Each school day, about 15 million public schoolchildren in kindergarten through third grade are working on their reading skills.
Teaching them is big business. Billions of dollars are spent every year on books and reading programs, a significant investment, with disappointing returns.
Nationwide, students are not meeting grade level expectations in reading. And more than 600,000 of the nation's students drop out of high school every year, some without ever having become strong readers.
The question is, how do we raise our nation's reading standards? The new view is that our kids read too much fiction and not enough about things like electricity, whales and the solar system.
Many believe Common Core State Standards, new guidelines for what students are expected to learn and what kinds of books they're expected to read, might be the answer. Financed with federal money, but developed outside of Washington, the Common Core has been adopted by 45 states and the District of Columbia.
We won't know for years where whether the new Common Core approach will produce more capable readers, but if this national experiment works, at the very least, our children should emerge knowing a whole lot more than they can learn from books like "Curious George" and "Clifford."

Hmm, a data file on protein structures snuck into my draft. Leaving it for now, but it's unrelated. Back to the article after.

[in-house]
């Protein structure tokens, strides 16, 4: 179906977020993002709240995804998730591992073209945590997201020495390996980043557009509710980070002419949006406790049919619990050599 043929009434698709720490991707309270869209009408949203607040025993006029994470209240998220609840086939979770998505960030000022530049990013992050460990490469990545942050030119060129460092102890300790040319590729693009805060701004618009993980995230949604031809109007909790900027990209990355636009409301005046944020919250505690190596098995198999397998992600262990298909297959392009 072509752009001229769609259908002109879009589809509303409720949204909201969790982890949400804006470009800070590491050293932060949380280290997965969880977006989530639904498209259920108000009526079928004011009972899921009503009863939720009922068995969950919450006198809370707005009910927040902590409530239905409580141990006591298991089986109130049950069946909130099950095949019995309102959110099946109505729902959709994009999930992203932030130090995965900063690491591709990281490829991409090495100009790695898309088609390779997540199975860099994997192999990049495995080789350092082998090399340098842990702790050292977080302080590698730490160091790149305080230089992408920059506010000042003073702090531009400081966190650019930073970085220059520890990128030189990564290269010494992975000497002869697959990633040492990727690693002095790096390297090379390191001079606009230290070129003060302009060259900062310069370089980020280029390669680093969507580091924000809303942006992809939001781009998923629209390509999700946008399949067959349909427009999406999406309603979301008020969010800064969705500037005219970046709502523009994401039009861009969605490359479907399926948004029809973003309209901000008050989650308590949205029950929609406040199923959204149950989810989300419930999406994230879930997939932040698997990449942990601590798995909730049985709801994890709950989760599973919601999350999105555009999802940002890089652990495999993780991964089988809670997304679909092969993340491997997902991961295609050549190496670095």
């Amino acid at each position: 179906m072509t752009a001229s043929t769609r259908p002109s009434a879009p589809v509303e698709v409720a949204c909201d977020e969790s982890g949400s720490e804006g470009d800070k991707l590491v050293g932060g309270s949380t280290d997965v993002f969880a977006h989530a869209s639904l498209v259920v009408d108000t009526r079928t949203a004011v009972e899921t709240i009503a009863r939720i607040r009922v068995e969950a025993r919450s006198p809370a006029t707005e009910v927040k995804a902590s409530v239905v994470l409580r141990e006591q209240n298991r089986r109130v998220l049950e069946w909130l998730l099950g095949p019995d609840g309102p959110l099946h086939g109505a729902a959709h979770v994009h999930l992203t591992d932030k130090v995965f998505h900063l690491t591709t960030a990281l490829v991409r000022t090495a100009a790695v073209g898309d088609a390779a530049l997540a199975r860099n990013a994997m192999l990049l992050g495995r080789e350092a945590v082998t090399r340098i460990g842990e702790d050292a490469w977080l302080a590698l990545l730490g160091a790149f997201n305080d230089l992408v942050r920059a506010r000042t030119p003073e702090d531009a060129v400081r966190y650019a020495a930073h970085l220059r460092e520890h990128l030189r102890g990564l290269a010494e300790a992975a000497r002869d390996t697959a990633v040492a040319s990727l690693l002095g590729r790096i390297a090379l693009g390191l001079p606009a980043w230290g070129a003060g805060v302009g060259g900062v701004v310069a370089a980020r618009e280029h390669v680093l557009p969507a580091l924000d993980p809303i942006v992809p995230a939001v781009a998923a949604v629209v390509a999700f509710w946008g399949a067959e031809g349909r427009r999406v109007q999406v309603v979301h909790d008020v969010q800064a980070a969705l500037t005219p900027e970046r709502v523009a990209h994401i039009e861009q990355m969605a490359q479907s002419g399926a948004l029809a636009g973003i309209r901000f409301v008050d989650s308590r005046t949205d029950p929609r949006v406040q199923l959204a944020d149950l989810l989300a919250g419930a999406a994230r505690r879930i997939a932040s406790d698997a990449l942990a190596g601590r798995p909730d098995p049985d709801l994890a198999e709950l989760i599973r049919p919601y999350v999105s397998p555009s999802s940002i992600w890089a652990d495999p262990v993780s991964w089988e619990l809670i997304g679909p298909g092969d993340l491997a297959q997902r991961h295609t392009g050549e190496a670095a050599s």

"If we're serious about building an economy that lasts, we have got to get serious about education. We are going to have to pick up our games and raise our standards," Mr. Obama.
1. Growing up, what were some of your favorite fiction books?
2. Do you think these fiction books made you a stronger reader? Why or why not?
3. What are educational standards?
4. Why do we need educational standards?
1. What is the Common Core State Standards Initiative?
2. Do you think the Common Core State Standards Initiative is important? Why or why not?
3. Do you think Common Core Standards will improve reading skills? Why or why not?